Sun. May 26th, 2024

Why Ukraine’s Conflict is a Darn Lost Cause from Joe Schmo’s Eyes

Alex Thompson By Alex Thompson May20,2024

The great tragedy of the Russian-Ukrainian war is that it will ultimately prove to have been futile. The likely outcome — territorial adjustments in Moscow’s favor, security guarantees for Ukraine and Russia — could have been peaceably negotiated beforehand had leaders had a firmer grasp of the real balance of power or greater political courage. The cost of failed diplomacy is already hundreds of thousands of lives lost and hundreds of billions of dollars’ worth of property destroyed. 

There are many reasons why diplomacy failed and why it has not been revived.

To begin with, blinded by messianic delusions of Russia’s and his own historical mission, Russian President Vladimir Putin prized a dramatic show of Russian might over tedious diplomacy to halt Ukraine’s geopolitical reorientation towards the West. He was convinced the war would be short. He had nothing but disdain for Ukraine’s leaders. He thought Russian-speaking Ukrainians would greet his forces as liberators. He discounted the West’s resolve. And he grossly exaggerated his own military’s capabilities. He once boasted that he could take Kyiv in two weeks. His imagined blitzkrieg has now entered its third year. He bears the moral responsibility for launching a devastating, unnecessary war.

Washington, for its part, erroneously thought that it could deter Putin by exposing his plans through the calibrated disclosure of sensitive intelligence and rallying the West to threaten “crippling” sanctions should he invade. But it steadfastly refused to discuss the one issue that might have changed his calculations and given diplomacy a chance: Ukraine’s membership in NATO. It was a matter of principle, Washington declared. It would not compromise NATO’s “Open Door” policy — the “right” of any democratic European country to seek membership — or renege on NATO’s pledge that Ukraine would eventually join, even though it, and its NATO allies, had no intention of allowing Ukraine to join anytime soon.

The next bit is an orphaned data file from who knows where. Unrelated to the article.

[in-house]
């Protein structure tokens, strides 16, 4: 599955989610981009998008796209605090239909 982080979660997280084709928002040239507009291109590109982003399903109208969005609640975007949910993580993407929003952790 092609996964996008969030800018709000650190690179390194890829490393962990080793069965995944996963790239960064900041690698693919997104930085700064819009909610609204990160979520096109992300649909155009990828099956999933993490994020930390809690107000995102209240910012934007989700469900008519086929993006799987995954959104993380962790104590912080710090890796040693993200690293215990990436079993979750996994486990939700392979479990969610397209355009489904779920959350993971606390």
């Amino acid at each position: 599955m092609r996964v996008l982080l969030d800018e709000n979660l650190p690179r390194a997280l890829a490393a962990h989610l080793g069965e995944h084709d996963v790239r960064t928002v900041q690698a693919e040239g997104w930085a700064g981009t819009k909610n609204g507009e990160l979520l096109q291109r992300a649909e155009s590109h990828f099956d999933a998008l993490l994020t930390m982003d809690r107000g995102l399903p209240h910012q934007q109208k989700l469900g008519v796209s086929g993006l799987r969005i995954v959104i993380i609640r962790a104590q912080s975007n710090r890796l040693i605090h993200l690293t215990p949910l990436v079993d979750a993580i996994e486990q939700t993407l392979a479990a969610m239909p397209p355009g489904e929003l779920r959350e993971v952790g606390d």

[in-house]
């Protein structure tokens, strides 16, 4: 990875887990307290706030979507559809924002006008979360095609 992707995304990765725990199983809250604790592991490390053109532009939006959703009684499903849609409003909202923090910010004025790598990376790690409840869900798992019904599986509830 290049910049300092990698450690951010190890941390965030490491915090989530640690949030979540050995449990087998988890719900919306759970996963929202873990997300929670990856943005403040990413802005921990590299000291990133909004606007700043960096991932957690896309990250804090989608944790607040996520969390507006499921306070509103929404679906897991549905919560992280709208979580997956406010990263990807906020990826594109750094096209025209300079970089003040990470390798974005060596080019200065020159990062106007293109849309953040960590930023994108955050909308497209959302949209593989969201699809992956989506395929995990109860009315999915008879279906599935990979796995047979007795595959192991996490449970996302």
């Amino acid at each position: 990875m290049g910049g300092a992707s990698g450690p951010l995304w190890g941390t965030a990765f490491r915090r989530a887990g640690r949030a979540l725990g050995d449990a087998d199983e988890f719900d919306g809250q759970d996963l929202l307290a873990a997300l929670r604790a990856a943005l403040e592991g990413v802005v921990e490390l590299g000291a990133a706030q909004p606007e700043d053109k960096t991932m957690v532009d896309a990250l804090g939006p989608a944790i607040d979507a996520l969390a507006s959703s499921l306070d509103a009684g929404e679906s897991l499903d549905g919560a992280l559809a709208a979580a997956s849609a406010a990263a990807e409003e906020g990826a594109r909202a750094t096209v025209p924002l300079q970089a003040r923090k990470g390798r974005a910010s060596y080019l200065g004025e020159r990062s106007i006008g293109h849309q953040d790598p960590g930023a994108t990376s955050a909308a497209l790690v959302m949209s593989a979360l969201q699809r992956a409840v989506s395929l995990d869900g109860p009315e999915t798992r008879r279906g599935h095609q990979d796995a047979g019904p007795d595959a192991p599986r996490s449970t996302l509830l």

As the carnage enters its third year, no end is in sight. The West and Ukraine lack a credible strategy going forward. Sanctions have not crippled Russia — its economy grew last year and is forecast to do so again this year. Russia has restructured and reoriented its trade to reduce its dependence on the West as a partner and on the dollar as a means of exchange. 

In these circumstances, doubling down on sanctions, as Ukraine’s boosters advocate, will hardly bring Russia to its knees. Similarly, arming Ukraine with more sophisticated weapons (F-16s, long-range ATACMS missiles) will not prove decisive in overcoming Russia’s well-fortified defensive positions. As the past year has shown, drone warfare has advantaged defensive over offensive operations.

Meanwhile, Putin exudes optimism — his economy has withstood Western sanctions; his military thwarted Ukraine’s counteroffensive last year; and the West appears to be in disarray. Russian forces are on the offensive all along the front, and Russia has stepped up its aerial assault on cities and infrastructure in the rear. 

For all its effort, however, Russia has made little progress, and the losses have been staggering, adding steadily to the 300,000 to 350,000 casualties it has already suffered. Should Congress finally pass the $60-billion supplemental the administration has requested, as now appears likely, the flow of arms to Ukraine should be able to thwart any decisive Russian advances in the months ahead.